Over the past two decades, Peru has cemented its reputation as a mainstream tourism destination. If you’ve yet to visit this friendly South American nation, here’s why you should put Peru on your bucket list.
Machu Picchu’s not the half of it
Machu Picchu, unsurprisingly, is the country’s top attraction. Around a million overseas and domestic visitors gaze at this captivating Inca citadel each year. Measures introduced to limit the impact of such numbers cap the permits issued for the Inca Trail. Timed tickets for day visitors arriving by train are now the norm. But despite the fact that you won’t be able to claim you’re a pioneer, the mix of archaeology and nature remains a heady one. The jumping off point for Machu Picchu is charming Cusco, where yet more Incan ruins await. Sacsayhuaman fortress becomes the outdoor stage for the colourful Inti Raymi festival in June but there are mini festivals taking place across the Sacred Valley year round. Allow at least a week to do this area justice and be prepared to return for a second dose.
A country of two halves?
For years, southern Peru has cleaned up when it comes to tourism receipts. Alongside the Cusco area, tourists have long been acquainted with Puno, perched on the edge of Lake Titicaca in the altiplano. Arequipa, its historic core built from white sillar stone, is also a favourite of many travellers. But word is out that northern Peru has as much to offer. Head to Chachapoyas and discover Kuelap fortress. Once remote, a new cable car has made this hilltop ruin a whole lot more accessible. Nearby, Gocta Falls can be reached on a day hike and the sarcophagi of Karajia complete the trio of must-see attractions. Team it with Cajamarca, where you’ll find Atahualpa’s ransom room.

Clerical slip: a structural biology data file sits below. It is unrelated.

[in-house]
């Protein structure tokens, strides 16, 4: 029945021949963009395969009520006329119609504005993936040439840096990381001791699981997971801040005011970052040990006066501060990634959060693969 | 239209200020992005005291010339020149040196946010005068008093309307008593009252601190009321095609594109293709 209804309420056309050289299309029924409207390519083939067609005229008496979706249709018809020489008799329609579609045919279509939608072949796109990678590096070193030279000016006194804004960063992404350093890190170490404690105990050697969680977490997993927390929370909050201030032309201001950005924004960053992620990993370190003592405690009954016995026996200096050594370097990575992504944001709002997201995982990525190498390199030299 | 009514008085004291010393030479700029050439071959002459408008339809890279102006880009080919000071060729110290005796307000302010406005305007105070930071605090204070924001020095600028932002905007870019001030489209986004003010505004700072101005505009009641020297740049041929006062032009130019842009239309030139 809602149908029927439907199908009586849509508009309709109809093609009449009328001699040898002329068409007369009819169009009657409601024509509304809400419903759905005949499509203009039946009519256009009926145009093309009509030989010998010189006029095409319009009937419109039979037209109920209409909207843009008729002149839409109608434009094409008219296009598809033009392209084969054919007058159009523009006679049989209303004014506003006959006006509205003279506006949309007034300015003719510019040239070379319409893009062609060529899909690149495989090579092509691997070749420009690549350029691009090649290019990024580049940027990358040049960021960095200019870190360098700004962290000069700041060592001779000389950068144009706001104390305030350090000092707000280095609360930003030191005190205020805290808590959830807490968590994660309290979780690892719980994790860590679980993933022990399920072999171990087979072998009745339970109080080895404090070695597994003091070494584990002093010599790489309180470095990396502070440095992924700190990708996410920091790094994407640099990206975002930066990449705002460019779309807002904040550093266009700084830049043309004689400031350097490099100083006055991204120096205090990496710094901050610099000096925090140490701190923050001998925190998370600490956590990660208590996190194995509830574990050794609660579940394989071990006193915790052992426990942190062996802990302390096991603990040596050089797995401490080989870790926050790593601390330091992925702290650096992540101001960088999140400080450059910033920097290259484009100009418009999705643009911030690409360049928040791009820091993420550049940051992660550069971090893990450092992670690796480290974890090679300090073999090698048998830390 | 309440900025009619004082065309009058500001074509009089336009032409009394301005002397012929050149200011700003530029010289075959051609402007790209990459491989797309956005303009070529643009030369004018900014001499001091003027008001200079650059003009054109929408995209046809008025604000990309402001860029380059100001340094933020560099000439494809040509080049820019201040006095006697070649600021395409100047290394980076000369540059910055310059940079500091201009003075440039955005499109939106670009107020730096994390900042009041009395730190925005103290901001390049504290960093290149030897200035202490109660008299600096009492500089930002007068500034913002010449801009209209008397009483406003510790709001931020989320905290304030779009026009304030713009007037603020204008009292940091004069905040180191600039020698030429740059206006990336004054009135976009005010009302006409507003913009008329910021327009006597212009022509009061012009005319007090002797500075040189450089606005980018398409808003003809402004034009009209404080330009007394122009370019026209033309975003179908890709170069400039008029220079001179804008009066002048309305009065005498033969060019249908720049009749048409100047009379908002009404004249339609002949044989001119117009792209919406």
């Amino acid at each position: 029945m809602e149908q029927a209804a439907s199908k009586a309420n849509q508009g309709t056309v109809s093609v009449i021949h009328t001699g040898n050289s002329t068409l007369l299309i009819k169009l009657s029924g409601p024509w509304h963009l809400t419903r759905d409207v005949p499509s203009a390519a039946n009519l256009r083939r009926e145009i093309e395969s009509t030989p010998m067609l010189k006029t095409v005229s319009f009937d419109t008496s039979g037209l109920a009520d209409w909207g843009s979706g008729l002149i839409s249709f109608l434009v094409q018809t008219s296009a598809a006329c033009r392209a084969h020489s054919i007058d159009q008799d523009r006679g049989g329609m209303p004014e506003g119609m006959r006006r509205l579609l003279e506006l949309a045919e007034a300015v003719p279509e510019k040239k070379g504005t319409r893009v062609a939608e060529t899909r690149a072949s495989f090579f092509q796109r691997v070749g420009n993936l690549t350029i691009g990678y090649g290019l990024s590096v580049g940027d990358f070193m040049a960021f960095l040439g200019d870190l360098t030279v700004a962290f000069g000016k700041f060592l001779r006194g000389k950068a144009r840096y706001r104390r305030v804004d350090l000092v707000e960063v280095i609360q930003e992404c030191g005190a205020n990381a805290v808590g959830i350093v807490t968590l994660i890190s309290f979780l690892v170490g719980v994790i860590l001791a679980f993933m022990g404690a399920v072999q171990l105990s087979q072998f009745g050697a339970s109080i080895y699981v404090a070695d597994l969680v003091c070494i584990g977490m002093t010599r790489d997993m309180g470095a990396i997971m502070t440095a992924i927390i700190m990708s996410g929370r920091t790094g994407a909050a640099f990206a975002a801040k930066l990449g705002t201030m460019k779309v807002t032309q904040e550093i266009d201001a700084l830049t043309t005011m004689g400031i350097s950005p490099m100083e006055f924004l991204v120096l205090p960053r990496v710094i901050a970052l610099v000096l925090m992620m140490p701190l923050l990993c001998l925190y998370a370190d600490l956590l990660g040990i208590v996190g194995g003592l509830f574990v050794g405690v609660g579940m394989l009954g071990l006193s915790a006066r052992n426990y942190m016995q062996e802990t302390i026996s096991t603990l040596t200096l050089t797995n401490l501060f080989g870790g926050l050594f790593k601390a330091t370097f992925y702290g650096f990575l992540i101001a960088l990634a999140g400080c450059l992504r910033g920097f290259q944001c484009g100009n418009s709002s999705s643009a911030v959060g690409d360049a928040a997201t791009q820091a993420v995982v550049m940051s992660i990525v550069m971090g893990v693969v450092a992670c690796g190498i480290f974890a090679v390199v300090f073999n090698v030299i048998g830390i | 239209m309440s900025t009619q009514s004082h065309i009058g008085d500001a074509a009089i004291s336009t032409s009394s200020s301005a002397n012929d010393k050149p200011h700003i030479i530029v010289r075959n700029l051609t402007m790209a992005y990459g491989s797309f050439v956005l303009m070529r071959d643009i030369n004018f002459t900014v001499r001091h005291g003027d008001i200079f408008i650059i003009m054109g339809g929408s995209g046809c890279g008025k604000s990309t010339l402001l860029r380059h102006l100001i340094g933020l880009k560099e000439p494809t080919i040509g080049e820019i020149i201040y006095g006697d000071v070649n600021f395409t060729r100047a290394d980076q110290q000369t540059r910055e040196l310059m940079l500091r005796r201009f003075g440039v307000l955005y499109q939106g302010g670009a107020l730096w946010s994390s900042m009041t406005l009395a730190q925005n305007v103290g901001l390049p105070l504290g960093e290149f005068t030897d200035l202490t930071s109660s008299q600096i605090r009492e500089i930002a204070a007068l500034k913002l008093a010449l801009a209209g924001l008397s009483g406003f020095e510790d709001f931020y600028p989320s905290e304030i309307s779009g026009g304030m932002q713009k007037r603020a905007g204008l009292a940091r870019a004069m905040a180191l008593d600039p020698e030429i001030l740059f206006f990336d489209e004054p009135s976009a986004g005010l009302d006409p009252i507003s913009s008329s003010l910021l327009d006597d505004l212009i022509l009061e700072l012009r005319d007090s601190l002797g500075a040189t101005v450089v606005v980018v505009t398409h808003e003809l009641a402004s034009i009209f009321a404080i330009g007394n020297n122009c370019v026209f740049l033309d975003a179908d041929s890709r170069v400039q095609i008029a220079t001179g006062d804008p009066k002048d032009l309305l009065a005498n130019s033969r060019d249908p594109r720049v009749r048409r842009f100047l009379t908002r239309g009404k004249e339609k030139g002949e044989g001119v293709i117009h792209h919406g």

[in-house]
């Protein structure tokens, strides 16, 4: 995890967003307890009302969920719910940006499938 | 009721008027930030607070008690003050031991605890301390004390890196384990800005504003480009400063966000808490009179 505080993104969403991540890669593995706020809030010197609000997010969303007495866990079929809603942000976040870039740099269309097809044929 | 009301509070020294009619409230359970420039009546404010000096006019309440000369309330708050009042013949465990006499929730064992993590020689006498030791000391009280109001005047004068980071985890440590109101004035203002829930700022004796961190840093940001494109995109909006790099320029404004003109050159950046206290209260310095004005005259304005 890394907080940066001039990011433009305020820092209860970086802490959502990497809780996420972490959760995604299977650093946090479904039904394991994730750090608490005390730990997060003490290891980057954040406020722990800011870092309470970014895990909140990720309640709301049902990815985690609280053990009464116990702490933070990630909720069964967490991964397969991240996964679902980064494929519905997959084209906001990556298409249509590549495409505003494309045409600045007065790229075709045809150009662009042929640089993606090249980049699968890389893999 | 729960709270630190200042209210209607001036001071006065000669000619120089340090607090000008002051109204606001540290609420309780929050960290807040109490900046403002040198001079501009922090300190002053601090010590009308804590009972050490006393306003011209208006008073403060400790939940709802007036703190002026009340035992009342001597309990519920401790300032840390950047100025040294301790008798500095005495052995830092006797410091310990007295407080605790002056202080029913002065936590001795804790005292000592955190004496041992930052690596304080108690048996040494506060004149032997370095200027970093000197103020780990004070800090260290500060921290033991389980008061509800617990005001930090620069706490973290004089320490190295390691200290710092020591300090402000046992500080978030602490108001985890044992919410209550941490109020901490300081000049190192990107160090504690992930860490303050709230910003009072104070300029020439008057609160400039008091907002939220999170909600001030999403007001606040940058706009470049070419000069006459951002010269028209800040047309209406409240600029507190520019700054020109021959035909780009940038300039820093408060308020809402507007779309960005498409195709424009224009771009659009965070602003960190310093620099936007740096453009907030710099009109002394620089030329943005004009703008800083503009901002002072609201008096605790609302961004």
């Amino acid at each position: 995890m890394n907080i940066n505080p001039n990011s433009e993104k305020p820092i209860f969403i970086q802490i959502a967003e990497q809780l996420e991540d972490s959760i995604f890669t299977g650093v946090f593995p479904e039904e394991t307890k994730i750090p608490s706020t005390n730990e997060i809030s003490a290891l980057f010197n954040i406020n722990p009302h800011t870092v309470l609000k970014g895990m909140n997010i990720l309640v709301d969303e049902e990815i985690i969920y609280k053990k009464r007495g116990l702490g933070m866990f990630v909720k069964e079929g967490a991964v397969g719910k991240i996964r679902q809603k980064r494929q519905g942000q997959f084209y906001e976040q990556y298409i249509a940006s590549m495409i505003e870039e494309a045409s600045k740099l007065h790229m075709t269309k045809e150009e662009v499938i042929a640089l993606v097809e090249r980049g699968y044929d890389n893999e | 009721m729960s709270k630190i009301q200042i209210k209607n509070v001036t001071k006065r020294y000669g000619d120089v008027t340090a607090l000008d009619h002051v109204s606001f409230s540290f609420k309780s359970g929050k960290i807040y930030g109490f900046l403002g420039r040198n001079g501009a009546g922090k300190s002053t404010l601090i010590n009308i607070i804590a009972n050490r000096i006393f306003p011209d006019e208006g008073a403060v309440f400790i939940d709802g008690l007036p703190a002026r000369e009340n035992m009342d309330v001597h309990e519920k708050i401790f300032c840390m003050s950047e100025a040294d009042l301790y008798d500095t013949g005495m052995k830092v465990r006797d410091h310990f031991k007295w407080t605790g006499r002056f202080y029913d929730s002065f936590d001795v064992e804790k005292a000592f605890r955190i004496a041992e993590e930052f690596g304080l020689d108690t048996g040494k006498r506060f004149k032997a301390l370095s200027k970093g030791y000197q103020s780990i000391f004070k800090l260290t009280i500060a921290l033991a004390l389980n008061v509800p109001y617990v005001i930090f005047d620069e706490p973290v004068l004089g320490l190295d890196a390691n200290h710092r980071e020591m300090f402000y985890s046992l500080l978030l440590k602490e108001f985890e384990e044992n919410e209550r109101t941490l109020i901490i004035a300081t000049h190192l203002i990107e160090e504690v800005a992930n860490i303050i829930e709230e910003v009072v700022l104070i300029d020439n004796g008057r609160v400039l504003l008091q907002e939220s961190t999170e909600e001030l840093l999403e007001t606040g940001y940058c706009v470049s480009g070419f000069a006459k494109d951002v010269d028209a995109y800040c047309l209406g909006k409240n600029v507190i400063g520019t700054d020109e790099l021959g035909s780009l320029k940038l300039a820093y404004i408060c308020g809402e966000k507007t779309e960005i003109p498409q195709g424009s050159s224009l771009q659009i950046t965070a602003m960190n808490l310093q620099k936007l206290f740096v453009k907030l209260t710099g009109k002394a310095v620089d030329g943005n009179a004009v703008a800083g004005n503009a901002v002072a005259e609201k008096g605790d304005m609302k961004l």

An emerging foodie destination
Peru’s cuisine has far more to offer than potatoes, though an estimated 4000 varieties are native to the Andes. One of the reasons for such a varied cuisine is the country’s geographical and cultural diversity. A visit to Lima is now a paradise for gastronomes. Food tours showcase the likes of ceviche, and you’ll find this tasty seafood dish alongside cuy (guinea pig), lomo saltado, ají de gallina, and papa a la huancaína. Try these and more at the annual Mistura festival which takes place in the Peruvian capital each September. Failing that, make a reservation for one of Peruvian chef Gastón Acurio’s restaurants – he has become the nation’s culinary ambassador.
A warm welcome awaits
Peru’s football fans delighted viewers across the globe when they descended on Russia for the FIFA World Cup in 2018. But their enthusiasm, optimism and all round good humour isn’t just seen when they travel. That’s a big part of the reason why the country’s such a fun place to visit. The local population are genuinely delighted that you’ve taken the trouble to visit their country and will go out of their way to extend a warm welcome. A friendly smile goes a long way, but to show Peruvians you’re really keen to get to know them, why not learn a little Spanish before you set off?
Are you tempted to put Peru on your bucket list? If so, why not give Mundana a call and let us help plan the trip with you.